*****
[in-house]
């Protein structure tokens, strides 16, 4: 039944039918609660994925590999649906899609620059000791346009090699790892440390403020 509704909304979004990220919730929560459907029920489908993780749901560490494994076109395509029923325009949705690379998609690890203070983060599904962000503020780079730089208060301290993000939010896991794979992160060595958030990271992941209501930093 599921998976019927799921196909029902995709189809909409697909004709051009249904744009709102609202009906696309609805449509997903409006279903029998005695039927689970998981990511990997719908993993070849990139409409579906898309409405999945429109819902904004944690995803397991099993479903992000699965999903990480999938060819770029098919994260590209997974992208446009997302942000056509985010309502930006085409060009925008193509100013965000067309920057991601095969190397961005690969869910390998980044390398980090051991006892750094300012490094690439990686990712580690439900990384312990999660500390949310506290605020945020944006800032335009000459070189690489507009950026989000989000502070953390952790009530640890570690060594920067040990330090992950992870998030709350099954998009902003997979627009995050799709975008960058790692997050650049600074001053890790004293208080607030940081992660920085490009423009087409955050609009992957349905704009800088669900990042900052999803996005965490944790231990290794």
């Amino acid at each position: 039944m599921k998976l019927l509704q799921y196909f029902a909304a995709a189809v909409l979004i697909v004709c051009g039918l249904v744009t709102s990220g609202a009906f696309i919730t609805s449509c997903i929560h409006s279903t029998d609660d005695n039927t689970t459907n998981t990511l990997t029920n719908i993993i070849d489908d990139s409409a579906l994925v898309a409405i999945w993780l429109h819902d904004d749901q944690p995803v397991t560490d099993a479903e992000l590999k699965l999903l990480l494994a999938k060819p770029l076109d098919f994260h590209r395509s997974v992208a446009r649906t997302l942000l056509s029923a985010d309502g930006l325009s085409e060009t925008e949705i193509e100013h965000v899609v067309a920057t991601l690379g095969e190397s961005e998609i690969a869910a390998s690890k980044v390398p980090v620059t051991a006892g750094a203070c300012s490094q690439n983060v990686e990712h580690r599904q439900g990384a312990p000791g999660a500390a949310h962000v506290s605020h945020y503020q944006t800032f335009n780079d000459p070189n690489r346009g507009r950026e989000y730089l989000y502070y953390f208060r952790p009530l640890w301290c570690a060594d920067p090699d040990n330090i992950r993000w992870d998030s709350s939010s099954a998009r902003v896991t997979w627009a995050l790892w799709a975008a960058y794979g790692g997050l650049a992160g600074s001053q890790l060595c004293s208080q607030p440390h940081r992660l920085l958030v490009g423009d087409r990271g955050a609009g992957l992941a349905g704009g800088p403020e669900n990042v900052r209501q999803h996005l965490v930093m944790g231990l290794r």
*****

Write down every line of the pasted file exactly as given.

[in-house]
């Protein structure tokens, strides 16, 4: 039944039918609660994925590999649906899609620059000791346009090699790892440390403020 509704909304979004990220919730929560459907029920489908993780749901560490494994076109395509029923325009949705690379998609690890203070983060599904962000503020780079730089208060301290993000939010896991794979992160060595958030990271992941209501930093 599921998976019927799921196909029902995709189809909409697909004709051009249904744009709102609202009906696309609805449509997903409006279903029998005695039927689970998981990511990997719908993993070849990139409409579906898309409405999945429109819902904004944690995803397991099993479903992000699965999903990480999938060819770029098919994260590209997974992208446009997302942000056509985010309502930006085409060009925008193509100013965000067309920057991601095969190397961005690969869910390998980044390398980090051991006892750094300012490094690439990686990712580690439900990384312990999660500390949310506290605020945020944006800032335009000459070189690489507009950026989000989000502070953390952790009530640890570690060594920067040990330090992950992870998030709350099954998009902003997979627009995050799709975008960058790692997050650049600074001053890790004293208080607030940081992660920085490009423009087409955050609009992957349905704009800088669900990042900052999803996005965490944790231990290794």
């Amino acid at each position: 039944m599921k998976l019927l509704q799921y196909f029902a909304a995709a189809v909409l979004i697909v004709c051009g039918l249904v744009t709102s990220g609202a009906f696309i919730t609805s449509c997903i929560h409006s279903t029998d609660d005695n039927t689970t459907n998981t990511l990997t029920n719908i993993i070849d489908d990139s409409a579906l994925v898309a409405i999945w993780l429109h819902d904004d749901q944690p995803v397991t560490d099993a479903e992000l590999k699965l999903l990480l494994a999938k060819p770029l076109d098919f994260h590209r395509s997974v992208a446009r649906t997302l942000l056509s029923a985010d309502g930006l325009s085409e060009t925008e949705i193509e100013h965000v899609v067309a920057t991601l690379g095969e190397s961005e998609i690969a869910a390998s690890k980044v390398p980090v620059t051991a006892g750094a203070c300012s490094q690439n983060v990686e990712h580690r599904q439900g990384a312990p000791g999660a500390a949310h962000v506290s605020h945020y503020q944006t800032f335009n780079d000459p070189n690489r346009g507009r950026e989000y730089l989000y502070y953390f208060r952790p009530l640890w301290c570690a060594d920067p090699d040990n330090i992950r993000w992870d998030s709350s939010s099954a998009r902003v896991t997979w627009a995050l790892w799709a975008a960058y794979g790692g997050l650049a992160g600074s001053q890790l060595c004293s208080q607030p440390h940081r992660l920085l958030v490009g423009d087409r990271g955050a609009g992957l992941a349905g704009g800088p403020e669900n990042v900052r209501q999803h996005l965490v930093m944790g231990l290794r």